America's greatest living playwright, Edward Albee exploded onto the theater scene at the end of the 1950s with plays that foreshadowed the turbulence of the decades to come. Adopted as an infant, he rebelled against his socially prominent adoptive family, and fled to Greenwich Village to pursue a literary career. His 1959 play The Zoo Story and 1960's The Death of Bessie Smith won him an early reputation as a fearless observer of human alienation and the American scene.
Who's Afraid of Virginia Woolf provoked an unprecedented controversy in 1962 when the trustees of the Pulitzer Prize Committee overrode the judgment of their own drama jury to deny Albee the award, but Albee's unblinking portrait of a tortured marriage has long since become an undisputed classic of world drama. The Pulitzer committee soon honored Albee for another family drama, A Delicate Balance, in 1966, and awarded him a second prize for Seascape in 1975.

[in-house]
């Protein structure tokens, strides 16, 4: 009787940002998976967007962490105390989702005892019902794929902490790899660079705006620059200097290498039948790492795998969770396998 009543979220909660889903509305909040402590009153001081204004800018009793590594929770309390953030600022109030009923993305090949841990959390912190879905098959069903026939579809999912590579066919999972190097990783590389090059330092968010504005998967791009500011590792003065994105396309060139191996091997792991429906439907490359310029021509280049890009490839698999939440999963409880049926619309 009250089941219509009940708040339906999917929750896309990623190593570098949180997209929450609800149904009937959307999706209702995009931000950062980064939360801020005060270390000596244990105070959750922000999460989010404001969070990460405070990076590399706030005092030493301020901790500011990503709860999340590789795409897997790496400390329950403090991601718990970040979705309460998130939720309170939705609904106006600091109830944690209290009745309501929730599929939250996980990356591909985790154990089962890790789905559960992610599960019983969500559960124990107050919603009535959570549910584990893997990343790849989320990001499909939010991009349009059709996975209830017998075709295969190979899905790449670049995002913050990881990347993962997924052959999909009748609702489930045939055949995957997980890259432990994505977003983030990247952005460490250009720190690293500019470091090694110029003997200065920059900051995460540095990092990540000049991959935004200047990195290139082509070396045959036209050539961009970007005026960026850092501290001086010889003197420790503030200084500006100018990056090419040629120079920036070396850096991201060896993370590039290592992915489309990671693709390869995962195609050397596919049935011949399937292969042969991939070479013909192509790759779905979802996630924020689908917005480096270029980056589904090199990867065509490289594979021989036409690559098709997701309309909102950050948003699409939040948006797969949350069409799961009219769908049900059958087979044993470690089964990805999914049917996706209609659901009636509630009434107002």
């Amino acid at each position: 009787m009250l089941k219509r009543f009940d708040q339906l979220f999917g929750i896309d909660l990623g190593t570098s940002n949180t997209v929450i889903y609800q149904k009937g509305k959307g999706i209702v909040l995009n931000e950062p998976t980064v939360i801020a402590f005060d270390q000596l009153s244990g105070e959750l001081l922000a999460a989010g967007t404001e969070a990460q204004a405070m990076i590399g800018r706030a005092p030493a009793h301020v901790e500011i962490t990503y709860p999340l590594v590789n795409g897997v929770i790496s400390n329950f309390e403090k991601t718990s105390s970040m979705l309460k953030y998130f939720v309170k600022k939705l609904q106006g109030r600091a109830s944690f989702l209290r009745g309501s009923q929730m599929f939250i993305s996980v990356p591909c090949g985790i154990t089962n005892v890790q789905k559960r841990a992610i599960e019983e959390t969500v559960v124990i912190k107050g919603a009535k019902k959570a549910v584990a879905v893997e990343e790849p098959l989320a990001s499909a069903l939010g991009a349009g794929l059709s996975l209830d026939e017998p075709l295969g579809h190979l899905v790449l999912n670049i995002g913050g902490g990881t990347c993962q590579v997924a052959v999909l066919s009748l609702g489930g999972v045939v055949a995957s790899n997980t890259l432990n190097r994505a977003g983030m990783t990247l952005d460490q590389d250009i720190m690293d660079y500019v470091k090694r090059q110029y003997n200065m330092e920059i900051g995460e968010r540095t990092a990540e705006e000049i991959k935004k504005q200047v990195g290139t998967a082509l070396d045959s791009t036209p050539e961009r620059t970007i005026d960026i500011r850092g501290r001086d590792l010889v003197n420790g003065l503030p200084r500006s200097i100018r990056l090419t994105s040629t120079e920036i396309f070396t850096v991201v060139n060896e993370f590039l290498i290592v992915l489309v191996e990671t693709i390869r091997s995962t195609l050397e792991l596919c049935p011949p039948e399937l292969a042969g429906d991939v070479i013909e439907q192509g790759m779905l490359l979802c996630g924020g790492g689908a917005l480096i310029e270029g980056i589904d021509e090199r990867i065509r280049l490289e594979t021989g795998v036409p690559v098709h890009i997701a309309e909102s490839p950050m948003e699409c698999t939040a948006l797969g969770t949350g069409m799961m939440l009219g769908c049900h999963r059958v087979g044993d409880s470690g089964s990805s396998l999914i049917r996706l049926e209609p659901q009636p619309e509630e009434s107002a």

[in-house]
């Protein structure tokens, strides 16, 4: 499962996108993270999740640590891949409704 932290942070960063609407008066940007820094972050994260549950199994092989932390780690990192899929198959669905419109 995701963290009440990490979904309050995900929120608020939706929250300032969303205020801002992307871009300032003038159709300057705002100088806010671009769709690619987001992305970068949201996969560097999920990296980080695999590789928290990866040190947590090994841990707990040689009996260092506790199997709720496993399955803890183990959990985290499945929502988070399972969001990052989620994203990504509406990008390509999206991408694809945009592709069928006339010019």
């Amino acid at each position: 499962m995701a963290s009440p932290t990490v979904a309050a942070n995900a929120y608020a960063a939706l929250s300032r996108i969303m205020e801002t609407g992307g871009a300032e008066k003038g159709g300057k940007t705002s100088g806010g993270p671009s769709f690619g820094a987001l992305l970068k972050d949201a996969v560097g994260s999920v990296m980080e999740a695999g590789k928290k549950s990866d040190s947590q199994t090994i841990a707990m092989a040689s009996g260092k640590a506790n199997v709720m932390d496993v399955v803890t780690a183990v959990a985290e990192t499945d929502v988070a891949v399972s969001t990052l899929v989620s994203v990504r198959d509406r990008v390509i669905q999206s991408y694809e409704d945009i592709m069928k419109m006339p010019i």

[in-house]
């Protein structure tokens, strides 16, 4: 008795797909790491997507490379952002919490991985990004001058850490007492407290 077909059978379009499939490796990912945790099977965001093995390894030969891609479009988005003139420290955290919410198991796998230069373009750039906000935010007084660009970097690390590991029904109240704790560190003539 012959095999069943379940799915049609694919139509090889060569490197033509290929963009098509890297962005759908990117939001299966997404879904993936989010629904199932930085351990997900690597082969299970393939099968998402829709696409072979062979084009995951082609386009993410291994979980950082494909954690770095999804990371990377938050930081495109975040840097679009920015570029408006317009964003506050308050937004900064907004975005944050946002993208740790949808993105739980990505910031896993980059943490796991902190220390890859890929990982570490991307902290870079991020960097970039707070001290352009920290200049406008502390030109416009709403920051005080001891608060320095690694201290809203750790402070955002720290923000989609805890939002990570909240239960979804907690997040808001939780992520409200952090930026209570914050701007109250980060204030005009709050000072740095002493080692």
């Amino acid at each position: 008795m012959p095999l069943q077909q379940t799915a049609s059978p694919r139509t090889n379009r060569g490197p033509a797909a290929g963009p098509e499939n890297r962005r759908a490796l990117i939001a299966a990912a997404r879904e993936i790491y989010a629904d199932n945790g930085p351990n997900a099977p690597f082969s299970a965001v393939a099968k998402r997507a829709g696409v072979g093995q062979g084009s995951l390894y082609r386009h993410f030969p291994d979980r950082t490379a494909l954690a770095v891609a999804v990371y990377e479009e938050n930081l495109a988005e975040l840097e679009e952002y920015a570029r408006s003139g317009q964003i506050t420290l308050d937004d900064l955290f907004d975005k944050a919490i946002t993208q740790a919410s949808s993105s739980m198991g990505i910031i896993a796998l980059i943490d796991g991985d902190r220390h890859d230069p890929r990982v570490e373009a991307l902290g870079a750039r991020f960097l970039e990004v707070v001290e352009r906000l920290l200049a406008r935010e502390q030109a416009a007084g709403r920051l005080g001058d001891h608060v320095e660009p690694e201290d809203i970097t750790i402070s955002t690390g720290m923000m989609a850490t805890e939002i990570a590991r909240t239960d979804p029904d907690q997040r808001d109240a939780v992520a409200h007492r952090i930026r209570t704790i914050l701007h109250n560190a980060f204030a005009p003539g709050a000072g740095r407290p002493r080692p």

While the Broadway stage turned away from serious drama in the 1980s, Albee ignored the fads of the moment and maintained his own high standards. Three Tall Women enjoyed a sold-out New York run in 1994 and earned him his third Pulitzer. His 2002 success, The Goat or Who Is Sylvia?, once again demonstrated his unique gift for treating the most unusual and disturbing matter with clear-eyed humor and humanity. And more than 40 years after its premiere, Who's Afraid of Virginia Woolf was back on Broadway, as powerful as ever.